Inhibition of lupus disease by antidouble-stranded DNA antibodies of the IgM isotype in the NZB Ф NZWF1 mouse.код для вставкиСкачать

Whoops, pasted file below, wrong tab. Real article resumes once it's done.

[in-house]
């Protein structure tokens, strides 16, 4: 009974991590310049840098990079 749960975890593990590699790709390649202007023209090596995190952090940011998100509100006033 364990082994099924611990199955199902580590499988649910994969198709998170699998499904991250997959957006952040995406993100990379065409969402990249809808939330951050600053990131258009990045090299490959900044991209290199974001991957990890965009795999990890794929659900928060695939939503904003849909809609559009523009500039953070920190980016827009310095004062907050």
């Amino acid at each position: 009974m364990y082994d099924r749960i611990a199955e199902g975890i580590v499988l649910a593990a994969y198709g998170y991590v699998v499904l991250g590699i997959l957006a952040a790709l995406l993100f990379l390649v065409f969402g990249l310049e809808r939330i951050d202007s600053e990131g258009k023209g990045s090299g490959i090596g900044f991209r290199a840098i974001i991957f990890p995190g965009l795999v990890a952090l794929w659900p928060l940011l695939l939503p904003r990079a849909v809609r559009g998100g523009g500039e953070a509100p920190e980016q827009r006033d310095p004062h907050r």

ARTHRITIS & RHEUMATISM Vol. 52, No. 11, November 2005, pp 3629–3638 DOI 10.1002/art.21379 © 2005, American College of Rheumatology Inhibition of Lupus Disease by Anti–Double-Stranded DNA Antibodies of the IgM Isotype in the (NZB ⫻ NZW)F1 Mouse Sonja Werwitzke,1 David Trick,1 Kenji Kamino,1 Torsten Matthias,2 Katja Kniesch,1 Brigitte Schlegelberger,1 Reinhold E. Schmidt,1 and Torsten Witte1 IgG and IgM and increased expression of Fc␥ receptor were demonstrated in liver sections from the treated mice compared with the untreated mice, suggesting an enhanced clearance of soluble ICs from phagocytic cells of the reticuloendothelial system. Conclusion. These data demonstrate the efficacy of IgM anti-dsDNA treatment in inhibiting the pathologic changes of lupus in (NZB ⴛ NZW)F1 mice. Lower glomerular IC deposition is associated with a reduced inflammatory response and impaired organ damage. The reduced frequency of GN in SLE patients who have IgM anti-dsDNA antibodies may therefore reflect a disease-modifying effect of this class of autoantibodies that has potential therapeutic implications. Our findings should encourage the development of new therapeutic modalities using IgM anti-dsDNA antibodies in humans with SLE. Objective. In systemic lupus erythematosus (SLE), immune complexes (ICs) containing pathogenic IgG anti–double-stranded DNA (anti-dsDNA) autoantibodies are deposited in renal capillaries and initiate glomerulonephritis (GN) by the activation of complement and effector cells. In contrast, it has been demonstrated that the presence of IgM anti-dsDNA antibodies correlates negatively with the development of GN in SLE. The aim of this study was to determine whether anti-dsDNA antibodies of the IgM isotype protect against IC-mediated organ damage in SLE. Methods. Lupus-prone (NZB ⴛ NZW)F1 mice (females) were treated with murine monoclonal IgM anti-dsDNA antibodies. Treatment was delivered by subcutaneous injection at a dosage of 100 g/week starting at 16 weeks of age (prophylactic) or at 24 weeks of age (therapeutic). Results. Mice treated with IgM anti-dsDNA exhibited a delayed onset of proteinuria and a reduced degree of renal pathology, which resulted in significantly improved survival as compared with control mice. Serum concentrations of IgG anti-dsDNA antibodies were not significantly modified. However, glomerular deposition of ICs was markedly reduced in both treatment protocol groups. In contrast, higher amounts of Autoantibodies against double-stranded DNA (dsDNA) are a hallmark of systemic lupus erythematosus (SLE). The development of anti-dsDNA antibodies of the IgG class are highly specific for SLE and are therefore very important in the diagnosis and clinical monitoring of the disease (1–3). Increasing antibody titers are associated with disease exacerbation, especially with the risk of glomerulonephritis (GN) (4–6). GN requires aggressive immunosuppressive therapy, usually with cyclophosphamide and corticosteroids (7–10). AntidsDNA antibodies of the IgG isotype are pathogenic, since transfer of murine monoclonal IgG anti-dsDNA antibodies or anti-dsDNA–producing hybridomas into mice induces lupus-like GN (11–13). Moreover, IgG anti-dsDNA antibodies and immune complexes are detectable in the glomeruli of patients with lupus nephritis (14,15). Immune complexes (ICs) deposited in renal capillaries result in a severe inflammatory response that causes GN by activating the complement system and Fc␥ receptor–bearing effector cells (16–19). The circulating Supported by Hochschulinterne Leistungsförderung from Hannover Medical School and from the Germany Ministry of Education and Research (BMBF/DLR Kompetenznetz Rheuma C2.12). 1 Sonja Werwitzke, MD, David Trick, MD, Kenji Kamino, MD, Katja Kniesch, Brigitte Schlegelberger, MD, Reinhold E. Schmidt, MD, Torsten Witte, MD: Hannover Medical School, Hannover, Germany; 2Torsten Matthias: Aesku Diagnostics, Wendelsheim, Germany. Dr. Matthias holds a patent for application of IgM dsDNA antibodies in humans. Address correspondence and reprint requests to Torsten Witte, MD, Hannover Medical School, Department of Clinical Immunology (6830), Carl-Neuberg-Strasse 1, D-30625 Hannover, Germany. E-mail: email@example.com. Submitted for publication December 30, 2004; accepted in revised form July 21, 2005. 3629 3630 WERWITZKE ET AL ICs are either passively trapped within the glomerulus or bind directly to antigens of the basement membrane (20–22). In contrast, the pathogenic relevance of antidsDNA antibodies of the IgM isotype has yet to be elucidated. Low-affinity IgM autoantibodies are typically found in normal subjects, and transfer of autoantibodies of the IgM isotype rarely causes severe autoimmune disorders in murine models (23,24). It has been further demonstrated that the absence of secreted IgM leads to a significantly increased production of IgG autoantibodies specific for dsDNA and histones, accelerated GN, and shortened lifespan in lupus-prone MLR/ lpr mice (25). The presence of IgM anti-dsDNA antibodies does not correlate with disease activity, and so far, no clinical associations have been defined (26,27). We and other investigators have previously demonstrated that IgM anti-dsDNA antibodies are negatively correlated with the development of GN and all associated laboratory features (28,29). The negative correlation became more pronounced with increasing duration of disease, and statistical analyses of elevated levels of serum IgM, IgM rheumatoid factor, and IgM anticardiolipin antibodies did not show any influence on lupus disease, especially on lupus nephritis, retrospectively. Taken together, these data prompted us to examine the potential protective effect of IgM anti-dsDNA antibodies in the well-established murine model of SLE occurring in female (NZB ⫻ NZW)F1 mice. The observation that even low concentrations of IgM autoantibody had a significant negative association with lupus nephritis in humans defined another encouraging rationale by which to clarify the impact of IgM anti-dsDNA antibodies on the suppression of lupus disease. (NZB ⫻ NZW)F1 mice spontaneously develop an autoimmune disease with genetic and clinical features that resemble those of human SLE, including high concentrations of IgG anti-dsDNA antibodies and IC-mediated GN (30). In this study, we demonstrate a new therapeutic approach, the administration of IgM anti-dsDNA antibodies to lupus-prone (NZB ⫻ NZW)F1 mice, based on the negative correlation seen in humans with SLE. Therapeutic efficacy was associated with a reduction in glomerular IC deposition, less severe inflammatory response and organ damage, delayed onset of proteinuria, and improved survival. MATERIALS AND METHODS Mice and experimental design. Female (NZB ⫻ NZW)F1 mice ages 5–8 weeks were purchased from Harlan- Winkelmann (Borchen, Germany). Mice were maintained in a conventional animal housing facility at Hannover Medical School. Treatment was started either at the age of 16 weeks, before the expected onset of clinical disease (prophylactic treatment), or at the age of 24 weeks, at the expected clinical onset of organ manifestations of lupus-like disease (therapeutic treatment). Mice (n ⫽ 41 in the prophylactic treatment group; n ⫽ 9 in the therapeutic treatment group) were injected subcutaneously with 100 g of murine monoclonal IgM antidsDNA antibody each week until the death of the mice. Control mice received identical concentrations of murine monoclonal IgM anti-human HLA–B27 as an irrelevant IgM antibody (n ⫽ 15 in the prophylactic treatment group; n ⫽ 0 in the therapeutic treatment group) or identical volumes of phosphate buffered saline (PBS) (n ⫽ 37 in the prophylactic treatment group; n ⫽ 12 in the therapeutic treatment group) by subcutaneous injections. The mean absolute level of urinary protein was comparable in each group at baseline. In the group receiving prophylactic treatment beginning at week 16, the mean ⫾ SD values were 21.8 ⫾ 3.9 mg/dl in those treated with IgM anti-dsDNA antibody, 23.3 ⫾ 5.2 mg/dl in those treated with the irrelevant IgM control, and 23.2 ⫾ 4.8 mg/dl in those treated with PBS. In the group receiving therapeutic treatment beginning at week 24, the mean ⫾ SD values were 61.1 ⫾ 36.9 mg/dl in those treated with IgM anti-dsDNA antibody and 59.2 ⫾ 36.0 in those treated with PBS. Measurement of proteinuria. Urine was collected every 2 weeks and tested for proteinuria by a standard semiquantitative test using Bayer Multistix dipsticks (Bayer, Fernwald, Germany). Results were graded according to the manufacturer’s instructions as either negative, slight ⫽ 15–20 mg/dl, ⫹ ⫽ 30 mg/dl, ⫹⫹ ⫽ 100 mg/dl, ⫹⫹⫹ ⫽ 300 mg/dl, or ⫹⫹⫹⫹ ⬎2,000 mg/dl of albumin. Nephritis was defined semiquantitatively as the presence of ⱖ300 mg/dl of proteinuria. Purification and characterization of monoclonal IgM antibodies. American Type Culture Collection hybridoma HB-8329 secreting a murine monoclonal IgM anti-dsDNA antibody and hybridoma HB-165 secreting an IgM anti-human HLA–B27 antibody were purchased from Promochem (Wesel, Germany). Hybridoma cells were cultured under fetal calf serum–free conditions with insulin–transferrin–sodium selenite media supplement (ITS supplement; Sigma-Aldrich, Taufkirchen, Germany). IgM antibodies were isolated from the supernatant using high-performance liquid chromatography. Protein content was analyzed by spectrophotometry, and activity of IgM anti-dsDNA antibody was determined by enzyme-linked immunosorbent assay (ELISA) as described below, using a peroxidase-labeled goat anti-mouse IgM detection antibody (1:1,000 dilution; Chemicon, Hampshire, UK). Neither IgM antibody was cross-reactive with cardiolipin or single-stranded DNA, as demonstrated by ELISA. Rheumatoid factor activity was also excluded using a global latex test (31) (data not shown). Double-stranded DNA was not recognized by IgM anti–HLA–B27 antibodies. Both IgM antibodies were dialyzed and sterile-filtered before injection. Analysis of serum anti-dsDNA antibodies. Concentrations of autoantibodies against dsDNA were measured by ELISA. Flat-bottomed 96-well plates coated with recombinant human dsDNA, sample buffer, wash buffer, tetramethylbenzidine substrate, and stop solution (1M HCl) were provided by INHIBITION OF LUPUS BY IgM ANTI-dsDNA ANTIBODIES 3631 Aesku Diagnostics (Wendelsheim, Germany). Detection antibody (horseradish peroxidase–conjugated goat anti-mouse IgG) was purchased from Chemicon. Diluted probes (1:500 and 1:5,000; standard probes were serially diluted in sample buffer in order to establish a standard curve) were incubated for 1 hour at room temperature and, after 3 washing steps, were subsequently incubated with detection antibody (peroxidase-labeled goat anti-mouse IgG, dilution 1:1000 in diluent buffer, Chemicon) for 15 minutes at room temperature. After 3 additional washing steps, 100 l of tetramethylbenzidine substrate was added. After 15 minutes, the reaction was stopped by adding 100 l of stop solution (1M HCl). Finally, optical density at 450 nm was determined with an ELISA reader (Rainbow reader; SLT Labinstruments, Groding, Austria). Analyses were performed in duplicate. AntidsDNA titers are given as units per milliliter, using a reference pool of sera from 29–38-week-old female (NZB ⫻ NZW)F1 mice. Histopathologic and immunohistopathologic analyses. Kidneys and other organs were removed and prepared for analysis. Organs used for histopathology were fixed in formalin, embedded in paraffin, and sections were stained with hematoxylin and eosin according to conventional protocols. At least 2 sequential sections were obtained from each kidney. Histopathologic changes were evaluated using a semiquantitative scoring system, where 1 ⫽ no lesions, 2 ⫽ minimal lesions, 3 ⫽ moderate lesions, and 4 ⫽ severe lesions. Organs used for immunohistopathology were snapfrozen in tubes containing liquid nitrogen and stored at ⫺80°C. Cryostat sections were prepared, and subsequently, the frozen sections were air-dried and fixed in acetone for 10 minutes. Glomerular IgG deposition was evaluated in 5-m–thick fro- Figure 1. Incidence of proteinuria and death in female (NZB ⫻ NZW)F1 mice. Comparison of the cumulative incidences of proteinuria in a, mice treated prophylactically with IgM anti–double-stranded DNA (anti-dsDNA) antibodies (n ⫽ 41) versus control mice treated with phosphate buffered saline (PBS; n ⫽ 37) or with irrelevant IgM anti–HLA–B27 antibody (n ⫽ 15) and b, mice treated therapeutically with IgM anti-dsDNA antibodies (n ⫽ 9) versus control mice treated with PBS (n ⫽ 12). The onset of proteinuria (defined as ⱖ300 mg/dl of albuminuria) was significantly delayed in both IgM anti-dsDNA antibody–treated groups compared with their respective control groups (for prophylactic treatment, P ⬍ 0.05 versus PBS controls and P ⬍ 0.005 versus irrelevant IgM controls; for therapeutic treatment, P ⬍ 0.05, by log-rank test). Comparison of the cumulative percentages of survival in c, mice treated prophylactically with IgM anti-dsDNA antibodies and d, mice treated therapeutically with IgM anti-dsDNA antibodies compared with their respective control groups. Differences were significant for both groups (for prophylactic treatment, P ⬍ 0.001 versus PBS controls and P ⬍ 0.001 versus irrelevant IgM controls; for therapeutic treatment, P ⬍ 0.05, by log-rank test). 3632 WERWITZKE ET AL zen sections stained for 60 minutes at room temperature with either 10% goat serum with horseradish peroxidase–labeled goat anti-mouse IgG (Dianova, Hamburg, Germany) or 10% rat serum with horseradish peroxidase–conjugated monoclonal antibodies against IgG subclasses (rat anti-mouse IgG1 and rat anti-mouse IgG2a; Chemicon). Complement component C3 was detected using rat anti-mouse C3 and horseradish peroxidase–labeled goat anti-rat immunoglobulin as a secondary antibody (mouse adsorbed; Serotec, Wiesbaden, Germany). After washing, 3-amino-9-ethyl-carbazole substrate (Sigma-Aldrich) was added for 15 minutes at room temperature. After additional washing, sections were stained with hematoxylin. Kidney sections from BALB/c mice served as negative control for immunohistochemical studies. IgG deposition was evaluated blindly by 3 independent observers and was graded as follows: ⫹ ⫽ negative/weakly positive, ⫹⫹ ⫽ slightly positive, ⫹⫹⫹ ⫽ positive, and ⫹⫹⫹⫹ ⫽ strongly positive. Statistical analysis. Kaplan-Meier plots for proteinuria and survival rates were calculated by log-rank test. RESULTS Figure 2. Serum levels of IgG anti–double-stranded DNA (antidsDNA) antibodies in female (NZB ⫻ NZW)F1 mice. IgG antidsDNA antibodies in sera from control mice (■), mice treated prophylactically with IgM anti-dsDNA antibody (F), and mice treated therapeutically with IgM anti-dsDNA antibody (Œ) were measured by enzyme-linked immunosorbent assay. Results were calculated from a standard curve obtained using a reference pool of sera from 29–38week-old female (NZB ⫻ NZW)F1 mice. Control mice are those from the prophylactic treatment arm treated with phosphate buffered saline, since findings were not significantly different from those in the group treated with irrelevant IgM anti–HLA–B27 antibody (analyzed up to week 30). Each data point represents a single mouse. Horizontal lines show the median. Significantly delayed onset of proteinuria and prolonged survival time in IgM anti-dsDNA antibody– treated mice. To examine the potential protective effect of IgM anti-dsDNA antibodies, female lupus-prone (NZB ⫻ NZW)F1 mice were treated with murine monoclonal IgM anti-dsDNA antibodies. Mice that received prophylactic treatment with IgM anti-dsDNA antibodies from week 16, before the clinical onset of lupus (n ⫽ 41), showed a significantly delayed onset of proteinuria as compared with control mice that received either PBS (n ⫽ 37; P ⬍ 0.05 by log-rank test) or irrelevant IgM antibodies (n ⫽ 15; P ⬍ 0.005) (Figure 1). At the age of 32 weeks, 62% of mice in the PBS control group and 60% of mice in the irrelevant IgM control group had developed proteinuria, as compared with 33% of the IgM anti-dsDNA antibody–treated animals (Figure 1a). As shown in Figure 1c, the delayed onset of proteinuria in the IgM anti-dsDNA antibody–treated group translated to a significantly prolonged survival time as compared with the PBS control group (P ⬍ 0.001) and with the irrelevant IgM control group (P ⬍ 0.001). By the age of 36 weeks, ⬎50% of mice in the two control groups, but only 15% of mice in the IgM anti-dsDNA antibody– treated group, had died. Mice that received therapeutic injections of IgM anti-dsDNA antibodies from week 24, when organ manifestations of lupus-like disease are expected (n ⫽ 9), had very similar results, with an 11-week delay in the development of proteinuria compared with the PBS control group (n ⫽ 12; P ⬍ 0.05). At the age of 31 weeks, only 11% of mice in the IgM anti-dsDNA antibody– treated group had developed proteinuria, as compared with 50% of mice in the PBS control group (Figure 1b). Kaplan-Meier analysis of cumulative survival time revealed 50% mortality in the PBS control group mice by 39 weeks, as compared with 48 weeks in the therapeutically treated group (P ⬍ 0.05), indicating therapeutic efficacy of IgM anti-dsDNA antibody treatment even in mice with active lupus (Figure 1d). No change in serum concentrations of IgG antidsDNA antibodies after treatment with IgM anti-dsDNA antibodies. IgG anti-dsDNA autoantibodies are known to have a crucial pathogenic relevance for the initiation of GN in (NZB ⫻ NZW)F1 mice. To determine whether IgM anti-dsDNA antibody treatment alters the serum concentrations of IgG anti-dsDNA antibodies, we evaluated the serum levels before and during treatment. As expected, serum IgG anti-dsDNA antibody concentrations increased over time and peaked at the age of 34 weeks. Treatment with IgM anti-dsDNA antibodies did not significantly modify the concentration of IgG antidsDNA antibodies in either the prophylactically treated group or the therapeutically treated group compared with control group (Figure 2). Levels of neither IgG1 nor pathogenic IgG2a anti-dsDNA subclasses were significantly different at week 34 (data not shown). Levels of anti-dsDNA antibody of the IgM class were not significantly different among the 3 groups before or during treatment (data not shown). Interestingly, the majority of control mice INHIBITION OF LUPUS BY IgM ANTI-dsDNA ANTIBODIES 3633 showed very low serum concentrations of IgG antidsDNA antibodies at weeks 40 and 43, since mice with high concentrations had already died. In contrast, IgM anti-dsDNA antibody–treated mice still demonstrated high serum levels of IgG anti-dsDNA antibodies at these time points, which suggests an inhibition of disease progression despite high levels of pathogenic IgG antidsDNA antibodies in the treated mice. Suppression of GN and reduction of glomerular IgG and C3 deposition in IgM anti-dsDNA antibody– treated mice. Typical histologic characteristics of GN in (NZB ⫻ NZW)F1 mice include vasculopathy, glomerular enlargement due to proliferative changes, and tubular damage. Kidney sections from nephritic control mice (PBS-treated and irrelevant IgM–treated groups) and from age-matched IgM anti-dsDNA antibody–treated mice were examined at a mean ⫾ SD age of 42 ⫾ 2 weeks using hematoxylin and eosin staining and light microscopy to perform a representative transverse analysis. Kidney sections from the control groups revealed typical signs of advanced GN, including glomerular sclerosis, tubular dilatation and casts, focal crescent formation, and mononuclear cell infiltration (Figures 3a and c). In addition, vascular changes due to wall thickening and perivascular lymphocytic cell infiltration were observed in control mice. In contrast, kidneys from IgM anti-dsDNA antibody–treated mice remained almost intact (Figures 3b and d), with a mean ⫾ SD histopathology score of 2.1 ⫾ 1.1 (n ⫽ 5), as compared with a score of 3.6 ⫾ 0.9 (n ⫽ 5) in the PBS control group. Glomerular sclerosis, tubular damage, and crescent formation were not observed in the IgM anti-dsDNA antibody–treated mice. Consistent with these results, periodic acid–Schiff–stained paraffin sections revealed mesangial matrix expansion and enlargement of the glomeruli in mice of the PBS and irrelevant IgM control groups, as compared with normal features or only mild changes in mesangial morphology in mice treated with IgM anti-dsDNA antibody (results not shown). Deposition of ICs, as indicated by staining for IgG, IgG1, IgG2a, and C3, was markedly reduced in treated mice compared with their respective control groups at week 42 ⫾ 2 (mean ⫾ SD). Figure 4 shows representative examples of IgG2a and C3 staining. Mean ⫾ SD staining scores in the control group were 3.3 ⫾ 0.3 for IgG1 and 3.5 ⫾ 0.2 for IgG2a (n ⫽ 5). Staining scores in the IgM anti-dsDNA antibody–treated group were 1.8 ⫾ 0.7 for IgG1 and 2.3 ⫾ 0.4 for IgG2a (n ⫽ 5). PBS and irrelevant IgM control groups showed intense staining for IgG, IgG1, IgG2a, and C3 in all mesangial areas, whereas kidney sections from the IgM anti-dsDNA antibody–treated group exhibited slight or no glomerular IgG deposition. To evaluate the histologic characteristics of advanced GN, we examined prophylactically treated, therapeutically treated, and control mice with comparable durations of longstanding proteinuria (11–13 weeks). The histopathologic findings, such as glomerular enlargement, tubular damage, hyalinosis, and influx of mononuclear cells, in mice treated with IgM antidsDNA antibody were similar to those in the control mice, but deposition of glomerular immune complexes, as indicated by staining for IgG, IgG1, IgG2a, and C3, was still reduced. It is noteworthy that a small percentage of the glomeruli of mice treated with IgM antidsDNA antibody were showed negative or only minimal staining of IgG and complement components. In contrast, all glomeruli of untreated animals showed intense staining for immune complexes, and IgG-negative mesangial areas were not observed (results not shown). To determine the histopathologic features of the early stage of lupus, we compared kidney sections obtained from the different experimental groups at the Figure 3. Hematoxylin and eosin staining of kidney sections from control and IgM anti–double-stranded DNA (anti-dsDNA) antibody– treated female (NZB ⫻ NZW)F1 mice (mean ⫾ SD age 41 ⫾ 2 weeks). Kidney sections from a, an irrelevant IgM anti–HLA–B27 antibody– treated control mouse and c, a phosphate buffered saline–treated control mouse reveal advanced glomerulonephritis. Glomeruli (G) are sclerotic, hypocellular, and partially surrounded by infiltration of mononuclear cells (thick arrow). Note the epithelial proliferation in Bowman’s space (thin arrow), the tubular damage, and the proteinaceous cast (asterisk). In contrast, the renal architecture is still normal in kidney sections from mice treated b, prophylactically and d, therapeutically with IgM anti-dsDNA antibody at comparable ages. (Original magnification ⫻ 630.) 3634 WERWITZKE ET AL Figure 4. Immunohistochemical analysis of the glomerular deposition of IgG2a and C3 in the kidneys of female (NZB ⫻ NZW)F1 mice (mean ⫾ SD age 41 ⫾ 2 weeks). Shown are representative histologic sections of kidneys from a and e, irrelevant IgM anti–HLA–B27 antibody–treated control mice, b and f, phosphate buffered saline (PBS)–treated control mice, c and g, mice treated prophylactically with IgM anti–double-stranded DNA (anti-dsDNA) antibody, and d and h, mice treated therapeutically with IgM anti-dsDNA antibody at comparable ages. Sections were stained with antibodies against IgG2a and C3 (red) and then counterstained with hematoxylin (blue). In sections from control mice (PBS-treated in b and f; IgM anti–HLA–B27 antibody–treated in a and e), there is an intense granular staining in all mesangial areas of the glomeruli (G), indicating extensive glomerular deposition of immune complexes. In contrast, in sections from the IgM anti-dsDNA–treated mice, there is no, or only slight, mesangial staining for IgG2a and C3. (Magnification ⫻ 630.) onset of nephritis. Therefore, 2 mice from the prophylactic treatment group (one treated with IgM antidsDNA antibody, the other with PBS) were killed within 3 weeks after developing proteinuria, and kidney sections were prepared and examined histologically. Both mice demonstrated pathologic changes of early GN in the form of lymphocytic cell infiltration and mesangial proliferation on sections stained with hematoxylin and eosin and with periodic acid–Schiff (data not shown). However, glomerular deposition of IgG, IgG1, IgG2a, and C3 was markedly reduced in tissues from the IgM anti-dsDNA antibody–treated animal compared with the PBS-treated mouse. Representative staining for IgG1 and IgG2a is shown in Figure 5. These data indicate a reduction in the amount of ICs deposited despite high levels of circulating IgG anti-dsDNA antibodies, as well as a less severe inflammatory response occurring independently of the stage of disease, in mice treated with IgM anti-dsDNA antibodies. Expression of IgG, IgM, and Fc␥ receptors on hepatic phagocytes in IgM anti-dsDNA antibody– treated mice. The liver is the major site of removal of soluble immune complexes from the circulation via Fc and complement receptor–bearing cells, namely, Kupffer cells and sinusoidal endothelial cells. We therefore examined IgG staining in the liver of mice ages 34–49 weeks. In the majority of liver sections from IgM anti-dsDNA antibody–treated mice, there was staining for IgG, IgG1, and IgG2a as well as IgM. Figures 6b, d, and f show a representative example of this staining for IgG1, IgG2a, and IgM, respectively. As expected, hepa- Figure 5. Comparison of glomerular staining for IgG1 and IgG2a in kidneys from female (NZB ⫻ NZW)F1 mice with early glomerulonephritis. Shown are histologic sections of kidneys from a and c, a phosphate buffered saline (PBS)–treated control mouse and b and d, a mouse treated prophylactically with IgM anti–double-stranded DNA (anti-dsDNA) antibody at an early stage of glomerulonephritis (defined as proteinuria of 3 weeks’ duration). Sections from the PBStreated control mouse reveal intense staining for IgG1 and IgG2a in the glomeruli (G), indicating deposition of immune complexes. In contrast, in sections from the IgM anti-dsDNA antibody–treated mouse, there is only slight staining for IgG1 and IgG2a. (Magnification ⫻ 630.) INHIBITION OF LUPUS BY IgM ANTI-dsDNA ANTIBODIES 3635 monoclonal antibody 2.4G2. As shown in Figures 6g and h, Fc␥ receptor expression was enhanced in liver sections from IgM anti-dsDNA antibody–treated mice. In contrast, HLA–B27–treated mice showed weak staining of Fc␥ receptors. Overall, hepatic IgG and IgM staining patterns correlated with Fc␥ receptor expression. Side effects. During the experimental course, there was no clinical evidence of side effects from the IgM anti-dsDNA antibody treatment. Hematoxylin and eosin–stained histologic sections of other organs (spleen, lung, heart, lymph nodes) did not reveal any morphologic alterations indicative of side effects. The development of an IgG alloantibody against the injected IgM anti-dsDNA antibody was excluded (results not shown). During treatment, the mean body weight of the animals did not differ significantly between the treatment groups and the control groups. At week 31, control mice weighed a mean ⫾ SD of 40.4 ⫾ 4.7 gm, prophylactically treated mice weighed 40.1 ⫾ 4.6 gm, and therapeutically treated mice weighed 40.2 ⫾ 4.9 gm. DISCUSSION Figure 6. Immunohistochemical staining for IgG1, IgG2a, IgM, and Fc␥ receptors in liver sections from control and IgM anti–doublestranded DNA (anti-dsDNA)–treated female (NZB ⫻ NZW)F1 mice (mean ⫾ SD age 34 ⫾ 2 weeks). Shown are histologic sections of liver from a, c, e, and g, mice treated with irrelevant IgM anti–HLA–B27 antibody (control) and b, d, f, and h, mice treated prophylactically IgM anti-dsDNA. Sections were stained with horseradish peroxidase– conjugated antibodies against IgG1, IgG2a, IgM, or Fc␥ receptor (Fc␥R) (red) and with hematoxylin (blue). Sections from IgM antidsDNA antibody–treated mice revealed intense staining for IgG1, IgG2a, IgM, and Fc␥ receptor in liver phagocytic cells (Kupffer cells and liver sinusoidal endothelial cells). In contrast, sections from control mice showed only weak staining for IgG1, IgG2a, IgM, and Fc␥ receptor in phagocytic cells. (Original magnification ⫻ 630.) tocytes were negative for IgG and IgM, but phagocytic liver cells revealed intensely positive staining. In contrast, the majority of liver sections from the IgM anti– HLA–B27 antibody–treated control mice were only weakly positive or were negative for IgG1, IgG2a, and IgM (Figures 6a, c, and e), suggesting an altered or enhanced clearance of ICs in IgM anti-dsDNA antibody–treated mice. Fc␥ receptor expression by IgG-positive and IgM-positive hepatic phagocytes was studied using Glomerulonephritis is one of the potential lifethreatening manifestations of SLE. It is usually treated with cyclophosphamide, which often causes severe side effects (32). Immune complexes consisting of dsDNA and IgG anti-dsDNA antibodies seem to play a pivotal role in the pathogenesis of lupus nephritis. They are present in the glomeruli, they activate immune cells that express Fc␥ receptors, and the presence and concentration of IgG antibodies against dsDNA correlate with the prevalence of GN (33,34). The knockout of activating Fc␥ receptors, which disrupts the interaction of cells with ICs, can prevent GN in lupus-prone (NZB ⫻ NZW)F1 mice (35). There is evidence that IgG antidsDNA antibodies are pathogenic, especially for renal tissue damage, because of their high efficiency for complement fixation, high affinity for antigen, charge, and cross-reactivity (14,36). In contrast, the impact of IgM anti-dsDNA antibodies in the pathogenesis of SLE remains unresolved. These antibodies do not correlate with disease activity or specific clinical symptoms, they mostly exhibit low affinity, and they are also found in healthy individuals (27,37). One study revealed that 53% of renal relapses were preceded by rises in IgM anti-dsDNA antibody levels, suggesting a pathogenic relevance of IgM immunoglobulins (38). However, this increase in IgM antidsDNA antibody levels was also accompanied by rising concentrations of IgG anti-dsDNA antibodies and may 3636 therefore indicate a secondary phenomenon. Analysis of a small number of patients with diffuse proliferative GN or focal proliferative GN revealed relatively higher concentrations of IgM anti-dsDNA antibodies in the sera of patients with diffuse proliferative GN (39). Nevertheless, results demonstrating the relationship between concentrations of IgG anti-dsDNA antibodies from kidney eluates and the activity of lupus nephritis strengthen the pathogenic role of IgG anti-dsDNA antibodies in lupus nephritis (14,36,40,41). There is indirect evidence that IgM antibodies against dsDNA may be beneficial. Recently, investigators studying a murine knockout model of lupus GN (MRL/lpr) that does not secrete IgM showed the accelerated development of IgG autoantibodies against dsDNA and histones, more severe GN, more abundant glomerular IC deposition, and a shortened lifespan compared with their wild-type littermates (25). The investigators tried unsuccessfully to restore the normal development of GN in the mouse model with the use of a monoclonal IgM antibody against dsDNA. As discussed in the report, the lack of success was probably due to an IgG response against the injected IgM antibody. Mice with a deficiency in secreted IgM generated on a normal background exhibit the development of IgG anti-dsDNA antibodies with age or after repeated injections of bacterial lipopolysaccharide. The development of severe GN has also been observed in secreted IgM– deficient mice injected with lipopolysaccharide, suggesting that the absence of secreted IgM may predispose to autoimmunity (42,43). Furthermore, it has been demonstrated that treatment with IgM-enriched intravenous immunoglobulin (IVIG), in contrast to treatment with IgG-containing IVIG, resulted in a diminished deposition of complement in the glomeruli and diminished albuminuria in a rat model of anti–Thy-1 nephritis (44). Thus, comparison of IgM-enriched and IgG-enriched IVIG preparations clearly revealed a greater inhibitory effect of IgM-containing IVIG on the deposition of components of the classical pathway of complement, both in vitro and in vivo. Serum IgM anti-dsDNA antibodies have been associated with less active disease and longer survival in patients with SLE (45–47). We and other investigators have demonstrated that the presence of IgM antidsDNA antibodies is negatively associated with the development and severity of GN in SLE patients (26,28,29). The onset of GN appeared to be predictable based on the ratio of IgG to IgM anti-dsDNA antibodies. In the present study, we have proven that prophylactic and therapeutic treatment of (NZB ⫻ NZW)F1 WERWITZKE ET AL mice with murine monoclonal IgM anti-dsDNA antibodies was indeed successful in protecting against the development of GN. The efficacy of IgM anti-dsDNA antibody treatment was demonstrated by the reduced glomerular IC deposition associated with impaired organ damage, the significantly delayed onset of proteinuria, and the prolonged survival. Although the mechanism of action of IgM antibodies against dsDNA may not be entirely clear and was not addressed in our study, it is likely that the antibodies inhibit the formation of pathogenic ICs composed of IgG and dsDNA by binding to and clearing the circulating dsDNA. Administration of IgM anti-dsDNA antibodies did not prevent the production of IgG antidsDNA antibodies. It is possible that high amounts of ICs deposited in the glomeruli, as seen in the untreated mice, might lead to reduced concentrations of circulating IgG anti-dsDNA antibodies in the serum. However, it is apparent that IgM, as a polyvalent immunoglobulin forming pentamer, results in different characteristics of the ICs as compared with IgG. The deposition of IgM-containing ICs might be altered and the trapping of ICs in the glomeruli might be inhibited because of a modified size and charge of the IgM ICs and, therefore, may be reduced in the glomeruli of IgM anti-dsDNA antibody–treated (NZB ⫻ NZW)F1 mice. Moreover, the intense staining of IgG, IgM, and Fc␥ receptors observed in liver sections from treated mice might be the result of an ongoing or even enhanced clearance of soluble ICs by the hepatic reticuloendothelial system. This might be induced by a modified pattern of deposited IgM ICs or, alternatively, by a different clearance pathway of IgM-containing ICs through Fc receptors expressed on macrophages (48). The possibility that IgM as a potent activator of complement may contribute to an accelerated clearance of ICs in (NZB ⫻ NZW)F1 mice is an attractive hypothesis. IgM anti-dsDNA antibodies may bind to self antigens, activate proteins of the complement system, and as a consequence, promote the clearance of partially IgG-containing ICs. Therefore, IgM ICs may contribute to the restoration of the impaired clearance mechanism through efficient activation of complement in murine lupus. A better understanding of the mechanism of the therapeutic benefit of IgM anti-dsDNA antibodies may provide novel approaches to the treatment of SLE glomerulonephritis that are more specific and less toxic than cyclophosphamide. 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